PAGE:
Like many other “nasty women” out there, I’ve been listening to the people call me bossy since around age four.
In the 1980’s, little girls were encouraged to play with Cabbage Patch dolls and watch Disney movies. We were expected to be sweet and agreeable, not to boss around the rest of the kids in the neighborhood. We were told that we could grow up to be mommies or even princesses, but not presidents or CEOs.
I didn’t buy it.
A couple of weeks before the 2016 presidential election, I joined forces with another woman who is a strong advocate for gender equality. We were both deeply hopeful that our nation could soon elect its first female president. We live in Columbus, Ohio. It’s a progressive city in the middle of a swing state, so we decided to do something.
We set our sights on producing an impromptu, independent mini-documentary featuring Columbus-based women, to uncover what electing the first female president might mean to them. We reached out through out social networks, found women from various backgrounds and invited them to speak in front of the camera.
We were not emotionally prepared for what happened after we hit “record.”
One by one, the women we interviewed expressed stories of trial and triumph — from surviving cancer to finishing law school with a newborn in tow. These experiences were shaped by struggles that are uniquely female. More than one of them had left a desirable job to escape advances from a coworker or boss. Every single one of them had been catcalled or harassed. Many had been shamed or belittled after asking for equal pay. Many spoke about the almost impossible task of balancing a career with motherhood, and the astronomical cost of childcare. Many had been passed up on jobs, raises and promotions for which they were over-qualified, in favor of male candidates. Every single one of them worried about the current war on our reproductive rights as women.
In the workforce, the majority of our interviewees had journeys into and through their careers without many female footsteps to follow. They spoke about the difficulty of navigating cultural systems in order to succeed in professions that were originally constructed for men — public policy makers, professors, executives and lawyers.
As we filmed, we spent the day laughing, crying and hanging on to every last detail. After we wrapped, the importance of electing our nation’s first female president was crystal clear in my mind. Although women have come a long way toward achieving equality, our society is still far from equal. Additionally, there are many groups and organizations currently threatening to “turn back the clock” on our fundamental rights. Putting a woman in our nation’s highest office would be a giant, positive step in the right direction when it comes to improving our country’s perception of women. The alternative — electing a candidate who had openly practiced sexism and misogyny — seemed unthinkable.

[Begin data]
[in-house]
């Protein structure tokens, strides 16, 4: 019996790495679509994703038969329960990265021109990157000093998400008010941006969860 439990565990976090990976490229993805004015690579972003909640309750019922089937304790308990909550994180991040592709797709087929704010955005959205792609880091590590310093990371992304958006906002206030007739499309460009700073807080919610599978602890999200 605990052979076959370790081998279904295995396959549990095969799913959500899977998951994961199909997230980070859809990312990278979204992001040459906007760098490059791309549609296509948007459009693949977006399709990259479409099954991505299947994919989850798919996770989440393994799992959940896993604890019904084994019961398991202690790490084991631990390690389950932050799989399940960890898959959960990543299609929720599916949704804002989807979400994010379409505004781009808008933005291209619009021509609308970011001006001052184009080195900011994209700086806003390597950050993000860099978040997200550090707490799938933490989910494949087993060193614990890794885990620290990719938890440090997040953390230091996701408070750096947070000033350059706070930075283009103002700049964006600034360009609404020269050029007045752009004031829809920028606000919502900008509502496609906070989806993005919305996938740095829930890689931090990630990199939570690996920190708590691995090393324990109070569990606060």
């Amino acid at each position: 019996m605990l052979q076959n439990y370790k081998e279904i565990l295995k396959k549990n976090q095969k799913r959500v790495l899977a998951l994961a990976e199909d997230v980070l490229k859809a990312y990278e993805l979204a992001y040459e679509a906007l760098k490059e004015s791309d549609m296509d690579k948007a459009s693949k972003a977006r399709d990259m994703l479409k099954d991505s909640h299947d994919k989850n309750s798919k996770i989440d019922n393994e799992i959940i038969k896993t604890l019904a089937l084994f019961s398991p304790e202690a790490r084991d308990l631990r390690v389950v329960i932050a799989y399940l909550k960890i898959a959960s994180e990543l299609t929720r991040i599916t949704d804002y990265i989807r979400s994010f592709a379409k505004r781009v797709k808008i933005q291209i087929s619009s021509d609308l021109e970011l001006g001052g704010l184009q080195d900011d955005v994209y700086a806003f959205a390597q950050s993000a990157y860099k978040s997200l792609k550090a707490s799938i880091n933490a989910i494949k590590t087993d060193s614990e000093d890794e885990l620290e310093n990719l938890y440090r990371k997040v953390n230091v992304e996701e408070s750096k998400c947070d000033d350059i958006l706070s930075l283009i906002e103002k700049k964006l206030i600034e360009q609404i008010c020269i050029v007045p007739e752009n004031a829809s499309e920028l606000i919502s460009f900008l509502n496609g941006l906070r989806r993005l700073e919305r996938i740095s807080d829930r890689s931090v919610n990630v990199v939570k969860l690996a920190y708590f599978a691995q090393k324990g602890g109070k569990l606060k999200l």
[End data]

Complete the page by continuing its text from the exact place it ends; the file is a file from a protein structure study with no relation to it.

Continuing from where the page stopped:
Before this election, I can only recall crying at work once during my entire career. It was the day of the Newtown shooting. After the election, I spent the entire day sobbing in my cubicle. Snapshots of my conversations with the women I had interviewed played and replayed in my mind as I grappled with disbelief.
Like many other women in this country, the election of Donald Trump left me feeling like refugee in my own country. My fundamental safety, reproductive rights and hope for gender equality all seemed to be under attack. I felt deeply betrayed by the place I call home.
My post-election grief was not only centered upon Hillary Clinton‘s loss. Donald Trump had built a platform based primarily on messages of hate, oppression and self-interest. He had bragged about treating women as sexual objects to be grabbed, owned and used. And he won.
In the weeks that followed, one light shone at the end of the tunnel. It was the Women’s March on Washington.
Through all of the disheartening truths that I’ve learned about my country through this election, the Women’s March is proof to me that I am not alone. Millions of women across the United States are willing to stand up for themselves — both in our nation’s capital and in their home cities. They are willing to stand in solidarity with each other, and defend important issues like reproductive rights and protection against domestic and sexual violence. They will standing up to support each other.
So this is where I leave you, for now. I will be marching in Washington, D.C. with five other brilliant women from Columbus, Ohio, the day after the inauguration of our 45th president. We will be participating in a movement that will hopefully make the world safer, more equitable and full of unbiased possibility for future generations of women.